Philips

1959 Phillips Microgroove UK

Phillips 1967 UK

Phillips runout: Type-faced machine stamp matrix codes

Matrix codes on Philips deadwax indicate country of origin, codes as follows:

  • Austria – 720;
  • Australia – 150;
  • Belgium – 170;
  • Brazil – 200;
  • Canada – 230;
  • Denmark – 300;
  • Far East – 022;
  • France – 380;
  • Germany – 320;
  • Great Britain – 420;
  • Hungary – 450;
  • Italy – 520;
  • Luxembourg – 630;
  • Norway – 710;
  • Netherlands – 670;
  • Portugal – 790;
  • South Africa – 960;
  • Spain – 850;
  • Sweden – 970;
  • Switzerland – 980;
  • Rest of the World 000.

In the ’70s Philips records were pressed at the Philips (renamed ‘Phonodisc’) plant in Walthamstow.  The legend action – for want of a better description – on records in the Philips / Polydor groups and their successors all takes place at the top of the record, and the legend is typefaced.  

The basic matrix number is at twelve o’clock: for Philips / Phonogram singles it consists of the catalogue number followed closely by a ‘1F’ (for an ‘A’ side) or a ‘2F’ (for a ‘B’ side).  Then come two forward slashes, a single number (usually a ‘1’ or a ‘2’), an inverted triangle and (usually, for British singles) the number ‘420’.  For example you might find ‘6006160 1F//s420’ (Philips), ‘6059026 2F//1s420’ (Vertigo), or ‘6076002 1F//1s420’ (Nashville).  

‘Seb’ has written in to identfiy the various components: the first ‘1’ or ‘2’ after the catalogue number are side identifiers; the ‘F’ is the ‘media identifier’ and indicates that the record is a 7″ (‘Y’ would mean a 12″ or an LP)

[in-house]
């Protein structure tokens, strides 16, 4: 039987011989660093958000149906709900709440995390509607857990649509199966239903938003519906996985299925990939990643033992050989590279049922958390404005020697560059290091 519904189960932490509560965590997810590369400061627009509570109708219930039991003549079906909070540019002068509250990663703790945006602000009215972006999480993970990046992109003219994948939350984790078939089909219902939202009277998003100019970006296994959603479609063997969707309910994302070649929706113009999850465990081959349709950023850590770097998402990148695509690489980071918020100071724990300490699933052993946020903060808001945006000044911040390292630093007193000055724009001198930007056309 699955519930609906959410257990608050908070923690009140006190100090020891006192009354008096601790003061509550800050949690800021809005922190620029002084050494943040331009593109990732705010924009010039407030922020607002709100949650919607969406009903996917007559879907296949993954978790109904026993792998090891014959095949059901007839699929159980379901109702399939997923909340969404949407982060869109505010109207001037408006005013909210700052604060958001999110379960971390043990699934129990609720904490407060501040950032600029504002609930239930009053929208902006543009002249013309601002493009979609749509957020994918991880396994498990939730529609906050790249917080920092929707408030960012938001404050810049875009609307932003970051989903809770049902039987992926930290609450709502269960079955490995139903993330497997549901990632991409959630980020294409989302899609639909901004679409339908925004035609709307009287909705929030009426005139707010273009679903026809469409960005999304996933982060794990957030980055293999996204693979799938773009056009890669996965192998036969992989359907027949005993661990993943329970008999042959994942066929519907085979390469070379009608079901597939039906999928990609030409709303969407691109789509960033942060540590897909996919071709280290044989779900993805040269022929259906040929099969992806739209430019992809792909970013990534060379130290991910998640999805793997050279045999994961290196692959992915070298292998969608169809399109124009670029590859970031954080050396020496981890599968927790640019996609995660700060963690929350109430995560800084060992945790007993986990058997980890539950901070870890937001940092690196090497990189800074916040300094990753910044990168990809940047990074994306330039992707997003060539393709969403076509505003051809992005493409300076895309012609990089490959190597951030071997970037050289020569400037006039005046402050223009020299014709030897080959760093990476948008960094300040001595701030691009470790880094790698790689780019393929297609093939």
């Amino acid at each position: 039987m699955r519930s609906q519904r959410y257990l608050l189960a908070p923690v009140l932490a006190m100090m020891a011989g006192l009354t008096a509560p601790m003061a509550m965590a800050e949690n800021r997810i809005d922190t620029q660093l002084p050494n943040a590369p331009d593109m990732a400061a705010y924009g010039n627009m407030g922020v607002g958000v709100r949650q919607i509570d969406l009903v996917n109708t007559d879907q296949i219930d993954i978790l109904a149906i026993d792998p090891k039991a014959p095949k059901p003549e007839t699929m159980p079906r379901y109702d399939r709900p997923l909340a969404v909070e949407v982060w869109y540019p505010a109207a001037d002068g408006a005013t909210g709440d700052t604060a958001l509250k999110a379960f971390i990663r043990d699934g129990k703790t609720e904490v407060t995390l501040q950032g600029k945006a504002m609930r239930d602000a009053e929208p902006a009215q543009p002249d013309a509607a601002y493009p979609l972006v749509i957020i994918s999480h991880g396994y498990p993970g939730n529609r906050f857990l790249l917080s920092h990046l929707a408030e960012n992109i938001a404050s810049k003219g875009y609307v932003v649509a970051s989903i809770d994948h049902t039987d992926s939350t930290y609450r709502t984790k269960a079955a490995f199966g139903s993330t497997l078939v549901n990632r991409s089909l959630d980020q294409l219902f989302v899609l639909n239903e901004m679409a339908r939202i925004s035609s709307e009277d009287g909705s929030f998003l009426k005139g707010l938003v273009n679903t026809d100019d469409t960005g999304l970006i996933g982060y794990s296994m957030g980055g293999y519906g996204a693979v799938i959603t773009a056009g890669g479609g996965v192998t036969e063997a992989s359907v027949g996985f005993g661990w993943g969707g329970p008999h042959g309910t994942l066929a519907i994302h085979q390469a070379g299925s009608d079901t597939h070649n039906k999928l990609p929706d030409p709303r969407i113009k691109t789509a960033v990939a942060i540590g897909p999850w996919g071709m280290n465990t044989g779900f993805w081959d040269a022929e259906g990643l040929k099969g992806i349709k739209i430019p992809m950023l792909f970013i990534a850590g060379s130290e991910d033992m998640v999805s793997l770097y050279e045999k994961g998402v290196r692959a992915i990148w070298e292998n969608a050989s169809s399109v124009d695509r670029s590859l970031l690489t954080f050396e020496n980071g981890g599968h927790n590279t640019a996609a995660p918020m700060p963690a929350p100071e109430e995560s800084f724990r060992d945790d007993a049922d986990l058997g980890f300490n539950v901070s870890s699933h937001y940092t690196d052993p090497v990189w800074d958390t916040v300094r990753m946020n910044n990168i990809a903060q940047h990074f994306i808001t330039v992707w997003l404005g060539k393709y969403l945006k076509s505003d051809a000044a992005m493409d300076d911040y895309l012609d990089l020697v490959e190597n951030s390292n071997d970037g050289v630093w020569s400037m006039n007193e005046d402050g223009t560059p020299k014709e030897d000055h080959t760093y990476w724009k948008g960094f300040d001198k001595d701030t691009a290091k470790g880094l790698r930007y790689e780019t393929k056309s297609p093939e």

(LJC: I ‘m not sure this is correct – in the above photo example with “F” is a 12″ LP);

the number before the inverted triangle is the ‘lacquer cut sequence number’; and the number after the triangle (not illustrated) is the ‘lacquer cut machine number’ – it indicates what country the lacquer was cut in.” 

Information  from 7t77.CO.UK/ MATRIX NUMBERS

In addition to their own record labels, such as Fontana, Philips also pressed for some other labels, including some Riverside, (whose UK releases show either the Philips legend at 12 o’clock, or the Decca legend at 6 o’clock)

Philips UK pressing plant was located in Chingford on the outer north east London periphery served by London Underground’s Central Line.

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(Best enjoyed with it’s spoof train stations)

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4 thoughts on “Philips

  1. Do you have a particular album in mind? I have Mingus Dynasty on Dutch Philips in stereo, the qualité is excellent, as good as the Columbia originals. Some albums were issued in mono only, in the U.K. and in the Netherlands, like Mingus Ah Hûm.

    • John Coltrane’s Impressions but its weird because its was pressed in 1963, the year of the Release yet it doesn’t have a Van Gelder stamp. Thanks

  2. anyone have any insight on quality of the black label Philips hifi Stereo dutch pressings? I;m guessing the UK is better?

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